Named the Argyle Pink Jubilee, the huge rough stone was found at Rio’s pink diamond operations in the Kimberley region of western Australia and would take 10 days to cut and polish, the miner said.
“This rare diamond is generating incredible excitement,” said Josephine Johnson from Rio’s Argyle Pink Diamonds division.
“A diamond of this calibre is unprecedented — it has taken 26 years of Argyle production to unearth this stone and we may never see one like this again.
“The individual who gets to wear this remarkable pink diamond will be incredibly lucky indeed.”
Though it would not speculate on how much the Jubilee was worth, Rio said extremely high-quality pink diamonds could fetch in excess of US$1m per carat, meaning it is likely to go for at least US$10m.
Rio produces more than 90% of the world’s pink diamonds from the Argyle mine, and said large stones like the Jubilee typically went to museums, were gifted to royalty or end up at prestigious auction houses like Christie’s.
Christie’s had only auctioned 18 polished pink diamonds larger than 10 carats in its 244-year history, Rio added.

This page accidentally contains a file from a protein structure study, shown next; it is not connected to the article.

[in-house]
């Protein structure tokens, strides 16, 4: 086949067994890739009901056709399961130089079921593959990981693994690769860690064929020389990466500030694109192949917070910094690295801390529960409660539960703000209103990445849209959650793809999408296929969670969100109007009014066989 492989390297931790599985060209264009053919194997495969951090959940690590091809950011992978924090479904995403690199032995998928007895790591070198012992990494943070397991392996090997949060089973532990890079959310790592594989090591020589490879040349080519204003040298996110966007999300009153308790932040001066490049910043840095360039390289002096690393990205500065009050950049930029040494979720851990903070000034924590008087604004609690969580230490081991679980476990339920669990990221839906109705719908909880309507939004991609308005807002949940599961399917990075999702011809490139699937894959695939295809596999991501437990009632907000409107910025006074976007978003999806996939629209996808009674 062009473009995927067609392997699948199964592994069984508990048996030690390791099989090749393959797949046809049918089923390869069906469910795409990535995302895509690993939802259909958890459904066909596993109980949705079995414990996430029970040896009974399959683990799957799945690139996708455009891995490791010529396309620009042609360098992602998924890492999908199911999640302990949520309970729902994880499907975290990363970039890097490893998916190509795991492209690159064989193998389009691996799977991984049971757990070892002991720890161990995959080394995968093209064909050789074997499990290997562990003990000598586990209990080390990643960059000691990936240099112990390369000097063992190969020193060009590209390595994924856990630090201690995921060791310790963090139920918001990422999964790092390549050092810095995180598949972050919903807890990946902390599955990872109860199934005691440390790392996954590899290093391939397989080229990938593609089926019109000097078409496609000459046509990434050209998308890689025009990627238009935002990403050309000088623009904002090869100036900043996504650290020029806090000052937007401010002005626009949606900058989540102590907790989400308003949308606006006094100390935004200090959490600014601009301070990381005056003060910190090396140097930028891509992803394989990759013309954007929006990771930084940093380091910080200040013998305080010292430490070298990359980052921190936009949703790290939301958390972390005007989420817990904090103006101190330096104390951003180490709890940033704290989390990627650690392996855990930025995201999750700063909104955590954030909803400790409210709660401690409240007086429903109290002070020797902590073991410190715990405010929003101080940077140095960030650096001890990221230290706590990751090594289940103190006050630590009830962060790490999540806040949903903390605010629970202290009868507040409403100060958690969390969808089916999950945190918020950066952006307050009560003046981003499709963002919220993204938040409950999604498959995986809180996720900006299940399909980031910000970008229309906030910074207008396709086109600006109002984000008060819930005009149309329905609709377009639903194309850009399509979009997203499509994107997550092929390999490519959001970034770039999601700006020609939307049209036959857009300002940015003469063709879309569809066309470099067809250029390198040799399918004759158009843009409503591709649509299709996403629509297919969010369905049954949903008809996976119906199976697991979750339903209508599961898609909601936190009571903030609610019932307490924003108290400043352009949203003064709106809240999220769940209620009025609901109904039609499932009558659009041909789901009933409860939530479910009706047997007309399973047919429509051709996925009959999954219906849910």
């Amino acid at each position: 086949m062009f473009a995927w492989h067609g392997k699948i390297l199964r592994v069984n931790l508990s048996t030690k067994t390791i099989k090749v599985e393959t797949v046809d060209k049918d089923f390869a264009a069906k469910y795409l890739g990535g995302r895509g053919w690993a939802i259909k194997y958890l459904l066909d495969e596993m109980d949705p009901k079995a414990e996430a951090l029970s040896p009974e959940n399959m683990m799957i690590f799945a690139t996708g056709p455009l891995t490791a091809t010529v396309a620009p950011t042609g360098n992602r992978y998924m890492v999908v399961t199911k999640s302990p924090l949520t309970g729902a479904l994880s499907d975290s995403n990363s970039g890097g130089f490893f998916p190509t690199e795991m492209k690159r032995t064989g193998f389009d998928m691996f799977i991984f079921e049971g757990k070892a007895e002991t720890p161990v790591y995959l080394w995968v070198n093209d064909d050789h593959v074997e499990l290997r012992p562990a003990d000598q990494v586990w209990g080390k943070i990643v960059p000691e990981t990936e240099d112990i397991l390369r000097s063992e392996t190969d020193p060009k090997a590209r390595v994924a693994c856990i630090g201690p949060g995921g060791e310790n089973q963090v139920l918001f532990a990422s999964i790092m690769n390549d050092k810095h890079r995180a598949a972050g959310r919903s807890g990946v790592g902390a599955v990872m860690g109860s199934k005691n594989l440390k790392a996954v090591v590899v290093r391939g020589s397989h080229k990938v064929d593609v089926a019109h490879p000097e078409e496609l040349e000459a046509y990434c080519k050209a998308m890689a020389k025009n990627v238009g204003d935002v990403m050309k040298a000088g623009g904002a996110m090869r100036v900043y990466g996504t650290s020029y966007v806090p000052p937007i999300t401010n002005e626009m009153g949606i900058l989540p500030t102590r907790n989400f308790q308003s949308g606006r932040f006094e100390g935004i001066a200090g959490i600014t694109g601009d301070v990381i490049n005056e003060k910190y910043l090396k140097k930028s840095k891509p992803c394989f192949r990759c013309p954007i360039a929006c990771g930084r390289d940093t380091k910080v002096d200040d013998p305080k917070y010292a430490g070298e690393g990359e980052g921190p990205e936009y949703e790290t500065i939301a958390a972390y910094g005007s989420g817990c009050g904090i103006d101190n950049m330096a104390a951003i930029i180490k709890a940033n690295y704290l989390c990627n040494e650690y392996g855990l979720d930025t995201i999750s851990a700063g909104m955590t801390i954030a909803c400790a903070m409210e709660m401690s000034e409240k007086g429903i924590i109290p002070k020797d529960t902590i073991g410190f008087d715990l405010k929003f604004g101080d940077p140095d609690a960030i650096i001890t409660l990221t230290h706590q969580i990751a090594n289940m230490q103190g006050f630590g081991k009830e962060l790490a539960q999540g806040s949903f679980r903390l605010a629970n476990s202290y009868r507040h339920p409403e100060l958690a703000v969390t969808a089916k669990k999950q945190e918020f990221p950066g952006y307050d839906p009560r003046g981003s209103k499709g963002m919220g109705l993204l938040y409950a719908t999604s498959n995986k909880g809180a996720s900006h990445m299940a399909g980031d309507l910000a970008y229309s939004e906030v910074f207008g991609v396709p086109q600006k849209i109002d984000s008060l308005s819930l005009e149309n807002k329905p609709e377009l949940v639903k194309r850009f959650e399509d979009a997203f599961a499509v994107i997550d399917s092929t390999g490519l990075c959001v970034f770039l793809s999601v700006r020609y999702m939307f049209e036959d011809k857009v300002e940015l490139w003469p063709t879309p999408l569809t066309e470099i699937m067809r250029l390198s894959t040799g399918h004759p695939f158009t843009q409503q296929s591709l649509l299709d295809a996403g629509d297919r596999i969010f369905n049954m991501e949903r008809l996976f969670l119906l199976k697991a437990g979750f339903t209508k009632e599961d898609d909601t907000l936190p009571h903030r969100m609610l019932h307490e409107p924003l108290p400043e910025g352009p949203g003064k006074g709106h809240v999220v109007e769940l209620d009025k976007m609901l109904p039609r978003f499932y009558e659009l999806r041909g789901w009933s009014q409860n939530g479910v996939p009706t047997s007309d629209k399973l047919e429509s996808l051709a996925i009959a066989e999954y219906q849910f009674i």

Soaring demand for the extremely rare jewel has seen pink diamond prices skyrocket in the past 20 years, and they are now among “the most concentrated forms of wealth on earth and well in excess of white diamonds,” Rio said.
The miner describes it as an “elite and discrete” market with buyers including royalty, heads of state, celebrities and “other very wealthy individuals.”
When the Jubilee diamond has been cut and polished it will be graded by international experts and showcased globally in private settings before being sold by invitation-only tender later this year.
It is not known how the diamonds acquire their pink tinge but it is thought to come from a molecular structure distortion as the jewel forms in the earth’s crust or ascends to the surface.